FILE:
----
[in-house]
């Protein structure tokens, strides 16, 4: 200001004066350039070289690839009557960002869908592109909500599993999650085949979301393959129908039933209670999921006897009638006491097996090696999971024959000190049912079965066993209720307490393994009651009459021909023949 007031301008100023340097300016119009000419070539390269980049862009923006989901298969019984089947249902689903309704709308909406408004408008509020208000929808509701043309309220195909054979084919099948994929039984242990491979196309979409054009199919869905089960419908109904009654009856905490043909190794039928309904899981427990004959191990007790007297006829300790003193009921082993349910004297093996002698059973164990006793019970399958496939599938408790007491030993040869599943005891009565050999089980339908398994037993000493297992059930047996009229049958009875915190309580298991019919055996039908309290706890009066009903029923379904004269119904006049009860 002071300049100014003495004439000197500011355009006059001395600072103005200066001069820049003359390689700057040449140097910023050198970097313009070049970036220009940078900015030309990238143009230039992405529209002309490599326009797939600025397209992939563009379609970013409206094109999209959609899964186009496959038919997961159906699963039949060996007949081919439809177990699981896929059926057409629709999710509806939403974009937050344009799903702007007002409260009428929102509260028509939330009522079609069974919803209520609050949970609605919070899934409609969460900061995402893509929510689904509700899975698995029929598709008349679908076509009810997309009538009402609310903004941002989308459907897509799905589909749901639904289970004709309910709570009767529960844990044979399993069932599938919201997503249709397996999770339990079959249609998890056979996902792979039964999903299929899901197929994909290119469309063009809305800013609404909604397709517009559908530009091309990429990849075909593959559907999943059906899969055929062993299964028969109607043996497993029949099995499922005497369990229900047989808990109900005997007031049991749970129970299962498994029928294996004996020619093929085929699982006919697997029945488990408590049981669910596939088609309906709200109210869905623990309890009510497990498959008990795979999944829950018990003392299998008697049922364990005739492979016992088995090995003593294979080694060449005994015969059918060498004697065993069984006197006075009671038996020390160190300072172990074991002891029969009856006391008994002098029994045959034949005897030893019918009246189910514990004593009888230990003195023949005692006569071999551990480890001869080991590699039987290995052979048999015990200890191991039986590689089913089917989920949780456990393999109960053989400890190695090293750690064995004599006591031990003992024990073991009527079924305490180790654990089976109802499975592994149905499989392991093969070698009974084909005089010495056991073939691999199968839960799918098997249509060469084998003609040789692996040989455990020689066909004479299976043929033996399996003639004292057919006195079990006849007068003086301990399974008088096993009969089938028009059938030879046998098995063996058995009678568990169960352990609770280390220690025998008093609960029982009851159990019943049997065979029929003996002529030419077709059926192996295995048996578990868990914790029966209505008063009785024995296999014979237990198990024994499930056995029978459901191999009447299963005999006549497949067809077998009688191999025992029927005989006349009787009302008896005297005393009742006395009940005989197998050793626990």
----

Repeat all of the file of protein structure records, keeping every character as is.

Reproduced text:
[in-house]
């Protein structure tokens, strides 16, 4: 200001004066350039070289690839009557960002869908592109909500599993999650085949979301393959129908039933209670999921006897009638006491097996090696999971024959000190049912079965066993209720307490393994009651009459021909023949 007031301008100023340097300016119009000419070539390269980049862009923006989901298969019984089947249902689903309704709308909406408004408008509020208000929808509701043309309220195909054979084919099948994929039984242990491979196309979409054009199919869905089960419908109904009654009856905490043909190794039928309904899981427990004959191990007790007297006829300790003193009921082993349910004297093996002698059973164990006793019970399958496939599938408790007491030993040869599943005891009565050999089980339908398994037993000493297992059930047996009229049958009875915190309580298991019919055996039908309290706890009066009903029923379904004269119904006049009860 002071300049100014003495004439000197500011355009006059001395600072103005200066001069820049003359390689700057040449140097910023050198970097313009070049970036220009940078900015030309990238143009230039992405529209002309490599326009797939600025397209992939563009379609970013409206094109999209959609899964186009496959038919997961159906699963039949060996007949081919439809177990699981896929059926057409629709999710509806939403974009937050344009799903702007007002409260009428929102509260028509939330009522079609069974919803209520609050949970609605919070899934409609969460900061995402893509929510689904509700899975698995029929598709008349679908076509009810997309009538009402609310903004941002989308459907897509799905589909749901639904289970004709309910709570009767529960844990044979399993069932599938919201997503249709397996999770339990079959249609998890056979996902792979039964999903299929899901197929994909290119469309063009809305800013609404909604397709517009559908530009091309990429990849075909593959559907999943059906899969055929062993299964028969109607043996497993029949099995499922005497369990229900047989808990109900005997007031049991749970129970299962498994029928294996004996020619093929085929699982006919697997029945488990408590049981669910596939088609309906709200109210869905623990309890009510497990498959008990795979999944829950018990003392299998008697049922364990005739492979016992088995090995003593294979080694060449005994015969059918060498004697065993069984006197006075009671038996020390160190300072172990074991002891029969009856006391008994002098029994045959034949005897030893019918009246189910514990004593009888230990003195023949005692006569071999551990480890001869080991590699039987290995052979048999015990200890191991039986590689089913089917989920949780456990393999109960053989400890190695090293750690064995004599006591031990003992024990073991009527079924305490180790654990089976109802499975592994149905499989392991093969070698009974084909005089010495056991073939691999199968839960799918098997249509060469084998003609040789692996040989455990020689066909004479299976043929033996399996003639004292057919006195079990006849007068003086301990399974008088096993009969089938028009059938030879046998098995063996058995009678568990169960352990609770280390220690025998008093609960029982009851159990019943049997065979029929003996002529030419077709059926192996295995048996578990868990914790029966209505008063009785024995296999014979237990198990024994499930056995029978459901191999009447299963005999006549497949067809077998009688191999025992029927005989006349009787009302008896005297005393009742006395009940005989197998050793626990």